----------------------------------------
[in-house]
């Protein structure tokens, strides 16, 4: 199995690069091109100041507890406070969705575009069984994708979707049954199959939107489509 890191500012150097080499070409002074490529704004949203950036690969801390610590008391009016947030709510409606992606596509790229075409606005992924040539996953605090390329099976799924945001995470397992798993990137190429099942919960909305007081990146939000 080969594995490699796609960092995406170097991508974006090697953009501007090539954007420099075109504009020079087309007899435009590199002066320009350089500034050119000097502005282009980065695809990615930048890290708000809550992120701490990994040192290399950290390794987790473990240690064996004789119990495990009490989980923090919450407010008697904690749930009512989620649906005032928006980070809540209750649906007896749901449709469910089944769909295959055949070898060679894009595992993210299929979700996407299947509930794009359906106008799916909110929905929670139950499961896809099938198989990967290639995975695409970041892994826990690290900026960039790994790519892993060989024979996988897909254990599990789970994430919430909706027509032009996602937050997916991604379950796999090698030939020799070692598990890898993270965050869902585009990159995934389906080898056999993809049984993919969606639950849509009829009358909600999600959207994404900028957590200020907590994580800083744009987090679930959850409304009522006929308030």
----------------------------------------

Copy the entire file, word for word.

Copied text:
[in-house]
């Protein structure tokens, strides 16, 4: 199995690069091109100041507890406070969705575009069984994708979707049954199959939107489509 890191500012150097080499070409002074490529704004949203950036690969801390610590008391009016947030709510409606992606596509790229075409606005992924040539996953605090390329099976799924945001995470397992798993990137190429099942919960909305007081990146939000 080969594995490699796609960092995406170097991508974006090697953009501007090539954007420099075109504009020079087309007899435009590199002066320009350089500034050119000097502005282009980065695809990615930048890290708000809550992120701490990994040192290399950290390794987790473990240690064996004789119990495990009490989980923090919450407010008697904690749930009512989620649906005032928006980070809540209750649906007896749901449709469910089944769909295959055949070898060679894009595992993210299929979700996407299947509930794009359906106008799916909110929905929670139950499961896809099938198989990967290639995975695409970041892994826990690290900026960039790994790519892993060989024979996988897909254990599990789970994430919430909706027509032009996602937050997916991604379950796999090698030939020799070692598990890898993270965050869902585009990159995934389906080898056999993809049984993919969606639950849509009829009358909600999600959207994404900028957590200020907590994580800083744009987090679930959850409304009522006929308030």